The video camera mounted on Mike Barrett’s bicycle shows a chilling scene that riders all too often see.
“My lawyer has my instructions for when I get knocked off the bike. If I’m alive, great. If I’m not doing so well, then I guess my family will be rich,” said Barrett with a smile.
But the video he captured from a recent bike ride is no joke. A 10-second clip is of a straight stretch on Eastside Road where an SUV pulls out head-on into the lane Barrett is travelling in, coming dangerously close to him as it whips by to pass vehicles.
“I think the video is pretty typical of what you would see on Eastside Road on any given day, depending on the time of morning or afternoon. There are lots of trucks and cars. Bike lanes are something that should be looked into, if they haven’t started to already. If they have, then they aren’t going fast enough,” said Barrett.
He said the road has been used basically for 25 years by Ironman, now the Gran Fondo event and people exercising, whether that be on bike or on foot.
“In all that time, I am not aware of any major improvement to the road other than a pothole fix or maybe to re-line now and again. There is certainly no proper, safe place that a person can ride along there and there should be a cycle lane all the way down to Okanagan Falls. There is lots of tourist money to put the infrastructure in,” said Barrett.
“This whole valley talks about tourism, but they are just not putting the infrastructure into the highways. The tourism they are getting are all cycle and sports related.”
And putting in more share the road signs is not enough, said Barrett.
At least since the beginning of winter, signs have been posted on one portion of Eastside Road by the provincial government for a road improvement project.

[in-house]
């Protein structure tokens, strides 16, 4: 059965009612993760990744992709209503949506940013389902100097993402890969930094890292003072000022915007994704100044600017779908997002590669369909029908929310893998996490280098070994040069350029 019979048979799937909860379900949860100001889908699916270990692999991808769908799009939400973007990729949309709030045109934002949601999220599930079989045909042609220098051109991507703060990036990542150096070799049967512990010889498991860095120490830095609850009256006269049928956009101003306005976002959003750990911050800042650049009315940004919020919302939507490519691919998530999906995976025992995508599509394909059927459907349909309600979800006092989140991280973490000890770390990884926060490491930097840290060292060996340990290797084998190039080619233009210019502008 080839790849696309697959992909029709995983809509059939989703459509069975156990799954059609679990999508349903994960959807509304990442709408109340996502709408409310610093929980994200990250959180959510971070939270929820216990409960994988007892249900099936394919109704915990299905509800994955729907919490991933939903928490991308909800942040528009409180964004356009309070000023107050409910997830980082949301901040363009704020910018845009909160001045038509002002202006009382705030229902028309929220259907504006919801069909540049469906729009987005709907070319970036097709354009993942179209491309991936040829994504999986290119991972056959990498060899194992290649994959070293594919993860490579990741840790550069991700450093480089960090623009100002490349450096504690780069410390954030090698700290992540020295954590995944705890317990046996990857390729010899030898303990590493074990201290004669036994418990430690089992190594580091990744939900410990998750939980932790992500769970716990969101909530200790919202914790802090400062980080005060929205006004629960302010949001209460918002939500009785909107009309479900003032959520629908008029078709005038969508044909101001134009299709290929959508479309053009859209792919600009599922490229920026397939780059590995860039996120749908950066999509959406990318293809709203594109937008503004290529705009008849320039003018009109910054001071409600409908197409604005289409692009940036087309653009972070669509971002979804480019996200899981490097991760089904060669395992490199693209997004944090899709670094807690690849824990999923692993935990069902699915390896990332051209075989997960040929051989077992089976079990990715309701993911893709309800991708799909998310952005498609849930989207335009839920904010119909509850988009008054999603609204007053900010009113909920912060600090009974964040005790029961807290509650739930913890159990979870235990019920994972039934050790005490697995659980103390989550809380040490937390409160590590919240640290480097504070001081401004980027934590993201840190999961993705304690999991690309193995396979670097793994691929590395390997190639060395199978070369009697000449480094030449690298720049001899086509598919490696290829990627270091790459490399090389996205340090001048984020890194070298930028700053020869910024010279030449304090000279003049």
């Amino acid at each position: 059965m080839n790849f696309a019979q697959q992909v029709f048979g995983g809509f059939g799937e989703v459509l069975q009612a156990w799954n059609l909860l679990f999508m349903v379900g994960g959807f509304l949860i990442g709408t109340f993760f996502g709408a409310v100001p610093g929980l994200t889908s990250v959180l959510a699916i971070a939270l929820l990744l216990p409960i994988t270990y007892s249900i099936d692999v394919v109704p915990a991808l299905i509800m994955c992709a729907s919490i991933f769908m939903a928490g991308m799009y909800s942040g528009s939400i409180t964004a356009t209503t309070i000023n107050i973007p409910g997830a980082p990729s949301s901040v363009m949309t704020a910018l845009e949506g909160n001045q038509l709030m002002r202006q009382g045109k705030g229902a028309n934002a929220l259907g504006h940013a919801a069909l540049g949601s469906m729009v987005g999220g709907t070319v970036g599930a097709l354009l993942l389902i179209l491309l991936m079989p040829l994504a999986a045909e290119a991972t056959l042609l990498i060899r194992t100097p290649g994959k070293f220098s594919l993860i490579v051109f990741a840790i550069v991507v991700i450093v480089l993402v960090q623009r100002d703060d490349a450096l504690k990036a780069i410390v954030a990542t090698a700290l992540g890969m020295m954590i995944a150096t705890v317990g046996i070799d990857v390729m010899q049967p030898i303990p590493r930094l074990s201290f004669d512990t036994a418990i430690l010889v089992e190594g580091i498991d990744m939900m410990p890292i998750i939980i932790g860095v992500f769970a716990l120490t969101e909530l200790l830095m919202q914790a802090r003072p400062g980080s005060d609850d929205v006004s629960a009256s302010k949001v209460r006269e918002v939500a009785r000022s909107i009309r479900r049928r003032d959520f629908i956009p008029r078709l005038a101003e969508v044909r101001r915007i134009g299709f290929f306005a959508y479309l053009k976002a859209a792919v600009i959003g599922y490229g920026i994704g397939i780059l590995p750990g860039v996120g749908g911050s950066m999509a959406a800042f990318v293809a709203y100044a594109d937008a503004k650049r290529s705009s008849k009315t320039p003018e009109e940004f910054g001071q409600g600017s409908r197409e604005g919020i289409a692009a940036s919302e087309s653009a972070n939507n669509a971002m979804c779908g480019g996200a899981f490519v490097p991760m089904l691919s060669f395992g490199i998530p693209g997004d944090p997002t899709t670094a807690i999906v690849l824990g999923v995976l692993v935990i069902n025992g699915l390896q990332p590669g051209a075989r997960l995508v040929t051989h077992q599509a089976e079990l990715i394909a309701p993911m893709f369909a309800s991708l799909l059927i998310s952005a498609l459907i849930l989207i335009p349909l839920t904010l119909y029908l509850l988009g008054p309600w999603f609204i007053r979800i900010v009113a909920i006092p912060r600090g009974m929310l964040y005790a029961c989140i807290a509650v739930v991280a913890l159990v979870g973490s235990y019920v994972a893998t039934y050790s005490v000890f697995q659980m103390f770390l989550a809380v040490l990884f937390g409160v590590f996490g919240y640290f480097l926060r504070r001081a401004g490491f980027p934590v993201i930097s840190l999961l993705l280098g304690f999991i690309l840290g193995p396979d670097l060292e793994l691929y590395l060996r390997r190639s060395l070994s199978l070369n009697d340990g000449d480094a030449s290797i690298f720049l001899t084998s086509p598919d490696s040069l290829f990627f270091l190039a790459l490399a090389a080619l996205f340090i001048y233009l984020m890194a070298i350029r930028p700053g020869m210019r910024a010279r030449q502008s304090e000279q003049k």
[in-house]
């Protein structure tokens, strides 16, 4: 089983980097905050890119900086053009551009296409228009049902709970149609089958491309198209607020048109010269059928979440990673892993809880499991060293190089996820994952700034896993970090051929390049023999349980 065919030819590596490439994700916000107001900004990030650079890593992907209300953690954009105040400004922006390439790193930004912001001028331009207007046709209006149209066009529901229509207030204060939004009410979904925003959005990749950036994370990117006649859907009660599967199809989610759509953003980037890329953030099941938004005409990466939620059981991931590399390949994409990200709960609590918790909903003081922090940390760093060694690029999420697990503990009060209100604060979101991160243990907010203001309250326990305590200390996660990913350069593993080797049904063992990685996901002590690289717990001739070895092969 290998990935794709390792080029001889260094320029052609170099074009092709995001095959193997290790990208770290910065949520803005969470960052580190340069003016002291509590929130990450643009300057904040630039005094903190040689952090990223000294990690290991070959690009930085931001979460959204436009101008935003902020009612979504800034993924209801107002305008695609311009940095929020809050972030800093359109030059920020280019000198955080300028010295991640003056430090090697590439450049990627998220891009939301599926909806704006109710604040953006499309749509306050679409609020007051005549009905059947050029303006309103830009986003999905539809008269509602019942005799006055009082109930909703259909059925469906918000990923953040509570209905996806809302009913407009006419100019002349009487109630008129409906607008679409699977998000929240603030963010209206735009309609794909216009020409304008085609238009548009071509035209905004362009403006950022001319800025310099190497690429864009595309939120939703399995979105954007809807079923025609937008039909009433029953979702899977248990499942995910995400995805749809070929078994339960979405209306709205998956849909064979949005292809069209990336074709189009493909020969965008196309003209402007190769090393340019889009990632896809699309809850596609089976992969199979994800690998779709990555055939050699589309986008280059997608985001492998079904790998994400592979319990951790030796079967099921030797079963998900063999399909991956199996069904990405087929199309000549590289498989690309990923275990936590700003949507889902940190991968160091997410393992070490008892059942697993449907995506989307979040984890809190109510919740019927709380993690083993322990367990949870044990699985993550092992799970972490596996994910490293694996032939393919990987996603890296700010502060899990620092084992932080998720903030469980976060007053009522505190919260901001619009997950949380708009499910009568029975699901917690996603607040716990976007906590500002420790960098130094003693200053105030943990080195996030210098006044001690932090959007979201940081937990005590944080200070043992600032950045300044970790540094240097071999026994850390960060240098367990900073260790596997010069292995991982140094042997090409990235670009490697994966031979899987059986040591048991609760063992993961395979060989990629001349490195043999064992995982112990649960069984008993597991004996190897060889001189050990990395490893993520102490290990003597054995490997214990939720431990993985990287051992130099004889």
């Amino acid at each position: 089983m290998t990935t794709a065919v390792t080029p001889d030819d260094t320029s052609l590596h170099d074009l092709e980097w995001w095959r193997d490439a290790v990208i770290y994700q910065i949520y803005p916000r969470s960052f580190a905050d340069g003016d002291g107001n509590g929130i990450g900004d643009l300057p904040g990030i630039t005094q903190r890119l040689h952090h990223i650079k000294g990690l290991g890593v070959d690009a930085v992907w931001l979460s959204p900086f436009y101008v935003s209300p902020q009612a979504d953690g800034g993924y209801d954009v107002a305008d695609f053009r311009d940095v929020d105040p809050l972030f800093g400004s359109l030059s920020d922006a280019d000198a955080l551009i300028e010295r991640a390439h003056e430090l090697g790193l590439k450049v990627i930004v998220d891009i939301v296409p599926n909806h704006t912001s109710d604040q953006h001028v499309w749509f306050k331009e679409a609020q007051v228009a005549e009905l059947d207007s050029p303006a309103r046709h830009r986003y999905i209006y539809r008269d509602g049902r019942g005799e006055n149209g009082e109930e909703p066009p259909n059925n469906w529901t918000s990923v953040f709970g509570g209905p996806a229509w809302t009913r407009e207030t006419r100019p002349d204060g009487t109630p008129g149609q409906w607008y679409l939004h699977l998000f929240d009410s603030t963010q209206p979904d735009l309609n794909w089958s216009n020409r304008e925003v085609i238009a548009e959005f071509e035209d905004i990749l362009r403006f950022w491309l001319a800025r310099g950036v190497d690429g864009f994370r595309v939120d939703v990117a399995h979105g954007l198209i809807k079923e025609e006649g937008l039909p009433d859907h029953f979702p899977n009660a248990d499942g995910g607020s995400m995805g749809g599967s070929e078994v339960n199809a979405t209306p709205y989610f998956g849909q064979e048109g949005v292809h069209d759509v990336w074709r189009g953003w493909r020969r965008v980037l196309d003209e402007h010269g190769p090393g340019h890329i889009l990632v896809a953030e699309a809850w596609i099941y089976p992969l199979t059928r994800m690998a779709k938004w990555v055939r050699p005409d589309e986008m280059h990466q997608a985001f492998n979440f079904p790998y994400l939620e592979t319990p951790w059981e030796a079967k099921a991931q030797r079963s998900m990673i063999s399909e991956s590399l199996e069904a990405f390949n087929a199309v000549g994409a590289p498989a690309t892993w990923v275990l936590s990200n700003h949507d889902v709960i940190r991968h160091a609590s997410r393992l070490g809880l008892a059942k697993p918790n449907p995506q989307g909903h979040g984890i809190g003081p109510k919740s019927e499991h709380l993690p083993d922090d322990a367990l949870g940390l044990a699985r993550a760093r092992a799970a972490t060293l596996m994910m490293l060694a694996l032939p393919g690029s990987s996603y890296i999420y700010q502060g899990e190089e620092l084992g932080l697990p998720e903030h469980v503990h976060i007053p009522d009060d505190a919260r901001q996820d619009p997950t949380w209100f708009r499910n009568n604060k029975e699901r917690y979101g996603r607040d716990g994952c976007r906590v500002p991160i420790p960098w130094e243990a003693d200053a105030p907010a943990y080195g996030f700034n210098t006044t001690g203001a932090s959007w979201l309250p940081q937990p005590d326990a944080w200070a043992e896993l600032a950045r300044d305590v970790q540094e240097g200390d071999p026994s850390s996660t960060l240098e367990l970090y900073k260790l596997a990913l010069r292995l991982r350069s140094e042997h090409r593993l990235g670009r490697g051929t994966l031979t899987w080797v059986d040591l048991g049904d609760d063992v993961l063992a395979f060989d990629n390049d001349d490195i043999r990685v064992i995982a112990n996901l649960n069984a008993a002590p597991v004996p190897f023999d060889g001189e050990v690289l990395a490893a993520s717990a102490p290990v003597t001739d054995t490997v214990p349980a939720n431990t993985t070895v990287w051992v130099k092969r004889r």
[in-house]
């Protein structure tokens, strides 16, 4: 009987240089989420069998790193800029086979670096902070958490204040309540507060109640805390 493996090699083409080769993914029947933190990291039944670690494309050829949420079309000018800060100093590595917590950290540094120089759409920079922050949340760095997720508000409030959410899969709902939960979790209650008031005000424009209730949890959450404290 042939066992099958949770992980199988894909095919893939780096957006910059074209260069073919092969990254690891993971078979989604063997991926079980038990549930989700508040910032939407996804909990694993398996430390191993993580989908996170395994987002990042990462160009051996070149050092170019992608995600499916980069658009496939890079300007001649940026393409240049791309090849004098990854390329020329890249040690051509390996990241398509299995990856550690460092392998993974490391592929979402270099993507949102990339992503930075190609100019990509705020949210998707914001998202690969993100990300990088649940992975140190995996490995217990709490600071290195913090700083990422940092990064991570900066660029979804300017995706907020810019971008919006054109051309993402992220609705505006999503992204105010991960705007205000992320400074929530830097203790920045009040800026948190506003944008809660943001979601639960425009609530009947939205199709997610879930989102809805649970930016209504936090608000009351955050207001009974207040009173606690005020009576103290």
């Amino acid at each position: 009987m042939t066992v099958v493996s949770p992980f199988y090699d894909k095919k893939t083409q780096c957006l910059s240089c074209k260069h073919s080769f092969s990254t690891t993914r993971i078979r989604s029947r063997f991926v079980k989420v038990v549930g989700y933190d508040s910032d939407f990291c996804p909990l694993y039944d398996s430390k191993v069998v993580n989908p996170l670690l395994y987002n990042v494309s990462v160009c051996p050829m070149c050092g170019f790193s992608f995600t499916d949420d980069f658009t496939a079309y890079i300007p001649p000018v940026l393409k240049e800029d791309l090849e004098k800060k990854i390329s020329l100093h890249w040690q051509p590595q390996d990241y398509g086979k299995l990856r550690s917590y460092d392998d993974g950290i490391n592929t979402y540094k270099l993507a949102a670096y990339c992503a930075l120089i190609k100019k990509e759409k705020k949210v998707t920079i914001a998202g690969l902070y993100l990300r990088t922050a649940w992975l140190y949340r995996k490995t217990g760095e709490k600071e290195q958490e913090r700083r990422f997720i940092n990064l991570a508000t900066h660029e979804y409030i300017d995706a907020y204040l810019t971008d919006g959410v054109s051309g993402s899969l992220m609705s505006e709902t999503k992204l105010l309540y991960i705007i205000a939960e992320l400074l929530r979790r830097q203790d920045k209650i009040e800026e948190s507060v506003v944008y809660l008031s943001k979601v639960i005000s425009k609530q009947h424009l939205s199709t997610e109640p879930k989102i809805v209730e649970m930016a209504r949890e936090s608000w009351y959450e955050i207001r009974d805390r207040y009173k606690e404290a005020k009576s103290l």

A spokesperson for the Ministry of Transportation and Infrastructure confirmed a widening of 1.5 kilometres is in que. From the Penticton city boundary south, the shoulders will be widened to 1.3 metres on both sides. The spokesperson said this is to undertake safety improvements for pedestrians and cyclists along the corridor.
The project is pending the necessary environmental approvals, and the ministry spokesperson said they anticipate completion later this summer. The widening will involve in-filling into Skaha Lake, which will affect the riparian zone. Preliminary designs have been prepared for other segments of Eastside Road, but the spokesperson said these and other improvements may only be considered as priorities and funding allows.
Barrett said enough is not being done to promote cycling as an alternative to driving, and that even seniors he speaks with are frustrated because they would like to choose their bike over a vehicle but fear of being run over holds them back. He, along with others in the community, feel more cycle lanes would prompt people to ditch their cars. It spurred Barrett to start a Facebook group called Penticton Cycle Lane Proponents.
“I think lots of other cyclists have made noise, whether we are very succinct or universal. I think there are a lot of us so frustrated that we would rather just go riding and take our chances, but when you have to worry about whether you are going to be hit by a car it takes all the fun out of riding,” said Barrett. “I think it is up to the politicians now. I’m frustrated like everybody else and I hope for better results, but I somehow suspect I may be investigating another coroner’s case on Eastside Road one day. I hope someone does something about this before that,” said Barrett.
Andrew Drouin, past-president of the Penticton and Area Cycling Association, said they are thinking about doing a bike count on the bike lanes along Government Street to show the city just exactly how much they are used. They hope this could be leveraged to their advantage to have council realize the importance of them.